I've just finished my first clinical attachment of the final year. Otherwise known as 'Professional Work Experience', I shadowed a Pre-Registration House Officer in Respiratory Medicine. I loved it. Despite the huge amount of paperwork and the errand running, for the first time I really felt part of the team with whom I was attached.
I'm finding with increasing frequency this year that the approach to students, now in their final year, has changed. We are treated more as equals, and thanks to the fact we are more able ourselves, we can make a bigger contribution. Even small things like going for lunch with the Registrars - virtually unheard of in my past experience - happened every day.
The practical day-to-day things, such as writing up fluids, dealing with patient's electrolyte balances, writing up drug charts, ordering investigations and requesting a specialist's opinion may sound mundane, but bring an increasing confidence and provide the opportunity to even out the workloads on the ward doctors.
We were lucky to have a Physician's Assistant on our ward, which we shared with another team. Their role is to help with recording blood results and other investigations, which frees up the doctors to spend more time with the patients. It's that last half an hour of the day when one is keen to get home that gets freed up with this system.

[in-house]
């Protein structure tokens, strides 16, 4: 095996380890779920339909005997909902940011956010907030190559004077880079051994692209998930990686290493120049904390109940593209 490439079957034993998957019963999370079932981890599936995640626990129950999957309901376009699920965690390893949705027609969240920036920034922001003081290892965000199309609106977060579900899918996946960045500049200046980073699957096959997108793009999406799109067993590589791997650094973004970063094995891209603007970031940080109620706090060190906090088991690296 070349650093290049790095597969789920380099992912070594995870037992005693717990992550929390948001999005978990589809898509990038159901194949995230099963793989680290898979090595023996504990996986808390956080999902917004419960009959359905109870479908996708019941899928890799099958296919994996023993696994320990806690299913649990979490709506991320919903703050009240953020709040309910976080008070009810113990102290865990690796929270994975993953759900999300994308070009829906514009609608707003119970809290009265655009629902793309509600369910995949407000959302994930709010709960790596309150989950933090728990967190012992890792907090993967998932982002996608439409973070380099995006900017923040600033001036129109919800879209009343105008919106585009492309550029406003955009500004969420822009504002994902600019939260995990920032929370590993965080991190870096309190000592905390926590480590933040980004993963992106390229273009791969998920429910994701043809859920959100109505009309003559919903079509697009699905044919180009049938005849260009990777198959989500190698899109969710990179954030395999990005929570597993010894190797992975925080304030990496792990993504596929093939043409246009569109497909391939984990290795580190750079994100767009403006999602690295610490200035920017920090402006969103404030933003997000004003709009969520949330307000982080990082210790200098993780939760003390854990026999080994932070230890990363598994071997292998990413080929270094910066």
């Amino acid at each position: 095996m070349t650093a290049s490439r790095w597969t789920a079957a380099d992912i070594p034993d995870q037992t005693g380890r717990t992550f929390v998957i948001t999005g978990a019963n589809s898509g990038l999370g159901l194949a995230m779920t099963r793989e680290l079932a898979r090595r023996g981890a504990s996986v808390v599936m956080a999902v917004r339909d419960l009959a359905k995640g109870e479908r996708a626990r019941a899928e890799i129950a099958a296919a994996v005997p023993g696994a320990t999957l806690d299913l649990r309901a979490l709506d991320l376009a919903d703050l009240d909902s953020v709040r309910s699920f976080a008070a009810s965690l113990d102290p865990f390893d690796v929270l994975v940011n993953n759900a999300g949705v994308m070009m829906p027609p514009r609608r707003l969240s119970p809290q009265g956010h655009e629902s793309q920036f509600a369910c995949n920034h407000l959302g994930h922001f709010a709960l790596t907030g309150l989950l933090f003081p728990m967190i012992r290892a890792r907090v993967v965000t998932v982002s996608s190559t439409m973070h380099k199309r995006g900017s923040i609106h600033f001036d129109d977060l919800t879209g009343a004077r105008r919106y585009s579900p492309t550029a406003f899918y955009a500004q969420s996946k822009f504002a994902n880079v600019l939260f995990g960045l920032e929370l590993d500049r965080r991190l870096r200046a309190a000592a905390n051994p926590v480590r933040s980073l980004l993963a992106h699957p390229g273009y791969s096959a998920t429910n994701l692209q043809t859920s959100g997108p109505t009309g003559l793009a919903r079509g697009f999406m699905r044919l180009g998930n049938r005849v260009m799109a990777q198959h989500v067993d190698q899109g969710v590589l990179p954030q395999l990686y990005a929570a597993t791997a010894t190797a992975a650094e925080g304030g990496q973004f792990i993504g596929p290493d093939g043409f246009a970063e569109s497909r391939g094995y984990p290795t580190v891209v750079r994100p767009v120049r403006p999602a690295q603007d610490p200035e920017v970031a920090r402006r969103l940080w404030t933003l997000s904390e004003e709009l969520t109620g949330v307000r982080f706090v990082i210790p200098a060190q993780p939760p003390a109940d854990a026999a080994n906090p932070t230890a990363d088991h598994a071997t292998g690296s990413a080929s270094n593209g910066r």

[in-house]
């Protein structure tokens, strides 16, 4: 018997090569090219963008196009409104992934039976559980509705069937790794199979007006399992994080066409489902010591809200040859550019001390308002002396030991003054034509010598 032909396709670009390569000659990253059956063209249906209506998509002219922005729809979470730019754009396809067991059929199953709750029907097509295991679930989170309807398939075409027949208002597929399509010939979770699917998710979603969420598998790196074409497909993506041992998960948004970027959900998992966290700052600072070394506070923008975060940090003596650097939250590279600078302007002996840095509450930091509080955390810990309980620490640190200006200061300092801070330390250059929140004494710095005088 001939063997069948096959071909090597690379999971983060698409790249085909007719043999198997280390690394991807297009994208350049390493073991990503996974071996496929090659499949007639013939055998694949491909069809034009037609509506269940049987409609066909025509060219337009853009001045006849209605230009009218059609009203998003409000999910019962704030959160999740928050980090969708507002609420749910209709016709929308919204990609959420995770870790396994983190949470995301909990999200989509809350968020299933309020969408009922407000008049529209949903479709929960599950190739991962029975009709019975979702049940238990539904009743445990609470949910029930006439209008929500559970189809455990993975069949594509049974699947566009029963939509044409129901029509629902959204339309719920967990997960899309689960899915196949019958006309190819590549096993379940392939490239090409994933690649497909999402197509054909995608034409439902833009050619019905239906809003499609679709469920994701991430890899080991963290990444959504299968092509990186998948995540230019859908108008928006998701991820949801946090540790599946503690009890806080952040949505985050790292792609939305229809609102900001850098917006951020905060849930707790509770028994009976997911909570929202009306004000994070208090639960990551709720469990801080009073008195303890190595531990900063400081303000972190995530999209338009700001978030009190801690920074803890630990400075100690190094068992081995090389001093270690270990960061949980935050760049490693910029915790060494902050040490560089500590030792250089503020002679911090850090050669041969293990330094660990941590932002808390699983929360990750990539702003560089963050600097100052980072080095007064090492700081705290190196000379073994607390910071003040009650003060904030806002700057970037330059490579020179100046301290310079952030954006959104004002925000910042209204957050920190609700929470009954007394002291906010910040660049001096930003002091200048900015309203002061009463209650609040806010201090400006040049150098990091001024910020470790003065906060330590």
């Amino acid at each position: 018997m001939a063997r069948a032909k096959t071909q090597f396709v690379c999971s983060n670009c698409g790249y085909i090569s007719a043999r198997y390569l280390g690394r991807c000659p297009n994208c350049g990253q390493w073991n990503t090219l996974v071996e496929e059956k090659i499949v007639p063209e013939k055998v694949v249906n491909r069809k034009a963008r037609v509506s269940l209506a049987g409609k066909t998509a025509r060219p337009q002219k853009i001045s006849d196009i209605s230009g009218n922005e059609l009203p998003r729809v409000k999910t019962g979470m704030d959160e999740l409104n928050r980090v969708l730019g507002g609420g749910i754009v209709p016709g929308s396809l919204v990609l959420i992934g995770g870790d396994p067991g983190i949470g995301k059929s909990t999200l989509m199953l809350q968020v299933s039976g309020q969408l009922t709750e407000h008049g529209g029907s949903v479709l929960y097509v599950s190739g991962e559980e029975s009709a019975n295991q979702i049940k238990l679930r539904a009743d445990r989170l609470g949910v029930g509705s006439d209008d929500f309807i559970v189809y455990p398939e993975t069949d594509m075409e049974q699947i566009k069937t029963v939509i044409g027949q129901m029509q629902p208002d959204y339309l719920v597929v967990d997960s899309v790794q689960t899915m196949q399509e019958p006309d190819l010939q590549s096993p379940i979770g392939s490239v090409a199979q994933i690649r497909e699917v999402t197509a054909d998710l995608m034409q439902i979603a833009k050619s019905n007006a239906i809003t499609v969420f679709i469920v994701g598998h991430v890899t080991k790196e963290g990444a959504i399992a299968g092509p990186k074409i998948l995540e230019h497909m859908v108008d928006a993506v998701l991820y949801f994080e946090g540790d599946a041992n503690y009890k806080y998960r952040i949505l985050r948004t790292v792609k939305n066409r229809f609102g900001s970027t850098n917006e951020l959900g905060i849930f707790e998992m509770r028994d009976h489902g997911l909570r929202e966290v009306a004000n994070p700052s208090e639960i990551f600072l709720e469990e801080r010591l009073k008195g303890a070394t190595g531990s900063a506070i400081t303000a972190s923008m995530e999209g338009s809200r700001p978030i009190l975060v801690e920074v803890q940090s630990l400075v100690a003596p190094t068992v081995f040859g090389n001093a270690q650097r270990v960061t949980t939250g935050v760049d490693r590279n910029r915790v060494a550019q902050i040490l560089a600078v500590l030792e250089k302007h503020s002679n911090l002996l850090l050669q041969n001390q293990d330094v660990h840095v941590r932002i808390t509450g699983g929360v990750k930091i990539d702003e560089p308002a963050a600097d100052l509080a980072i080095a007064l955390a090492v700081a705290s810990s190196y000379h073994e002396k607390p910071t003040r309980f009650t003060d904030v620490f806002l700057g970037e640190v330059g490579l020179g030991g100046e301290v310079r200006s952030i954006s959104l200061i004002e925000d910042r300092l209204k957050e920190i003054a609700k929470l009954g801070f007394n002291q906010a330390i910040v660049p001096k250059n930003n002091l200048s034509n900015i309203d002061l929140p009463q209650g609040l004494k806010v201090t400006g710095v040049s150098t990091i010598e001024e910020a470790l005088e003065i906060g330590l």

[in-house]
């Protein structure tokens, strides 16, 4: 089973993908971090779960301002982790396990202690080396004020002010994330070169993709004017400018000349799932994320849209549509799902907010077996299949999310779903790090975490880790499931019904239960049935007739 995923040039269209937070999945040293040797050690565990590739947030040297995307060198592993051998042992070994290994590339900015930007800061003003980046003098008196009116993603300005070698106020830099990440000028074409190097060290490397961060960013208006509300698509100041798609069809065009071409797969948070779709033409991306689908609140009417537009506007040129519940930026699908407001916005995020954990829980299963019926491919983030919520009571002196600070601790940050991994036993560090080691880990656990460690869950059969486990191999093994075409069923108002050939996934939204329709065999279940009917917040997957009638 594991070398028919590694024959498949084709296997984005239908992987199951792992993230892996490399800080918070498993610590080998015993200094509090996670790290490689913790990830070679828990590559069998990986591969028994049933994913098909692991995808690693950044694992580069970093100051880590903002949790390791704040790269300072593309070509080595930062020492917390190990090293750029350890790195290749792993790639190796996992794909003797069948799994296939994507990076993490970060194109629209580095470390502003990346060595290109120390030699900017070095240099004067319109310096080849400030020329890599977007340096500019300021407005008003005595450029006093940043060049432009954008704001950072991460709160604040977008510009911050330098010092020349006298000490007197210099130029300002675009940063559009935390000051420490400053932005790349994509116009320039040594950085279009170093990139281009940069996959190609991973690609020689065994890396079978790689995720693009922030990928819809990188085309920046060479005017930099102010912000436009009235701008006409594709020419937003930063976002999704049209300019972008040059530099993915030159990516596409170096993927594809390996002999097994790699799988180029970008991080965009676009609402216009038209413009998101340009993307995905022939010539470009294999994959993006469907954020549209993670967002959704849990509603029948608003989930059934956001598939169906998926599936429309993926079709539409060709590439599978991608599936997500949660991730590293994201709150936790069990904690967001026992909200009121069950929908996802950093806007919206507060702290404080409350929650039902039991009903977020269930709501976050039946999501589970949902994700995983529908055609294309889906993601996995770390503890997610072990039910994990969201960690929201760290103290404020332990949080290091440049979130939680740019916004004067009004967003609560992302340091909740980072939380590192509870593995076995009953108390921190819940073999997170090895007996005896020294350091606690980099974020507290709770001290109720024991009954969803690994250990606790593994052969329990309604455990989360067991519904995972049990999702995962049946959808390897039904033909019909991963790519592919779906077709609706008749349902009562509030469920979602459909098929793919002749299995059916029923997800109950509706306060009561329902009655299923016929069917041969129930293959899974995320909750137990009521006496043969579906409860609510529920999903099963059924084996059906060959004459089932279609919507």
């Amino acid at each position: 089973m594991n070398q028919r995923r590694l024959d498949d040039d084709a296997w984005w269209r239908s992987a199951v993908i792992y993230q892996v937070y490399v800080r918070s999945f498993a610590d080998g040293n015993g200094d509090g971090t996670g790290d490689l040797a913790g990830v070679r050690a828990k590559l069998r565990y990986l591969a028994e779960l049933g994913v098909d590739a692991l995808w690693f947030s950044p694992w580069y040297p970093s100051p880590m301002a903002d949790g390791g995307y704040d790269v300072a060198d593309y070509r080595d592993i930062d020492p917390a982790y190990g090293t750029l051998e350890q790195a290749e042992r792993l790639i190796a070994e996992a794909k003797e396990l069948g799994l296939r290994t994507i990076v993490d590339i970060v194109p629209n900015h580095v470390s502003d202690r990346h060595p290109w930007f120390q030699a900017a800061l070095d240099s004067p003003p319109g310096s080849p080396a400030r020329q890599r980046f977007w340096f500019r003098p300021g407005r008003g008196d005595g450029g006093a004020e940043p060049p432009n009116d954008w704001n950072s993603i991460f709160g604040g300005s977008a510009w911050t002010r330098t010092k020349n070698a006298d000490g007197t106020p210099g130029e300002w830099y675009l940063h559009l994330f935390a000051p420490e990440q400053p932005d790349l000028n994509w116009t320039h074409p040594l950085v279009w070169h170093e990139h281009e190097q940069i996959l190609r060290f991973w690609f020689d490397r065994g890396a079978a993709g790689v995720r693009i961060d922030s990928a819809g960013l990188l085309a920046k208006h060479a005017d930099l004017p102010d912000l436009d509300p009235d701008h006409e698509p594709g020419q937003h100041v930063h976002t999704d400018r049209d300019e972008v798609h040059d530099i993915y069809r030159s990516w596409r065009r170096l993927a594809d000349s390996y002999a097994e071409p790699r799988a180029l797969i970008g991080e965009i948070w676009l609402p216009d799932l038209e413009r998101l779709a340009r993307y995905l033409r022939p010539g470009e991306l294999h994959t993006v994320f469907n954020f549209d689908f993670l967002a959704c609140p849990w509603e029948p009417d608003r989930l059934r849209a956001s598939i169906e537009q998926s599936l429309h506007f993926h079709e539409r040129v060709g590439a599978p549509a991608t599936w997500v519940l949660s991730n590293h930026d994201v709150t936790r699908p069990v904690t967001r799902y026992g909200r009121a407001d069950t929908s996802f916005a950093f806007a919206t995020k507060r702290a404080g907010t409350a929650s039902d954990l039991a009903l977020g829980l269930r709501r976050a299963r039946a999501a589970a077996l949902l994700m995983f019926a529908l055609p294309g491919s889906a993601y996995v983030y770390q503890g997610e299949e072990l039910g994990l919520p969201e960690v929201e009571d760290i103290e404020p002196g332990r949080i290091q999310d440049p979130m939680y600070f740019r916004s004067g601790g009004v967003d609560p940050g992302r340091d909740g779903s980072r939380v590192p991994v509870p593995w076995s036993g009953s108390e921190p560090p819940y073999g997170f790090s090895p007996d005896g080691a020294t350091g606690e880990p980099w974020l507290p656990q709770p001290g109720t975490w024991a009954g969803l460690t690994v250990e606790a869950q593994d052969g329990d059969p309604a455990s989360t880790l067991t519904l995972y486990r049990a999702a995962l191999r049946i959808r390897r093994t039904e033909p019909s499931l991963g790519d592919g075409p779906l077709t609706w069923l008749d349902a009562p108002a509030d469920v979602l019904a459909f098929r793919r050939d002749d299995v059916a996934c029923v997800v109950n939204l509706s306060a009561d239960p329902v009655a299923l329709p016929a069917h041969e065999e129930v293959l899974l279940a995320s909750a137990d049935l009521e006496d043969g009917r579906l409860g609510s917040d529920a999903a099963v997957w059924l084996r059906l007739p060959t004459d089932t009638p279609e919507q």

Interestingly, I found I got further introducing myself as a Student Doctor rather than a Medical Student. This studentBMJ article looks at the differences in this approach. As the article points out, this can lead to patients believing you really are a doctor. I have to admit, many of our patients did think I was a doctor, and I did nothing to correct their mistake. It was nice to experience the position, and interesting to note any differences in the way I was treated by the patients. Obviously I didn't use this to do anything I shouldn't have (I'm allowed to write prescriptions, for example, but they must be checked and signed by a doctor) but I, for one, will continue to introduce myself as a student doctor.
I also learnt of a consultant's blog during my time. It seems fairly commonplace for healthcare proffesionals to document their experiences or have some form of outlet for the frustrations of work.
Finally, after my pleasant summer holiday and the haze of revision prior to that, it was strange to experience death again. I found myself totally unfazed by the two corpses I saw - one on the first morning, and one again on the last. Walking onto the ward, introducing myself to the House Officer and then certifying somebody dead a minute later was a strange experience, but I wasn't emotionally unaffected. I didn't know this patient, but I did know the lady who died on my last morning. She had terminal metastatic breast cancer, antibiotic-associated diarrhoea and a chest infection. She was not for resuscitation. She was isolated in a side room, and had requested to be 'allowed to let die'. I felt somehow my time was completed by her death, it provided some sort of closure. And I felt happier, knowing her suffering had ended.
Next I'm doing Anaesthetics and Pain Management. I'm looking forward to learning how to intubate somebody. I've always been intrigued by anaesthesia, and I'm keen to learn the skills necessary for basic life support. I'll keep you informed.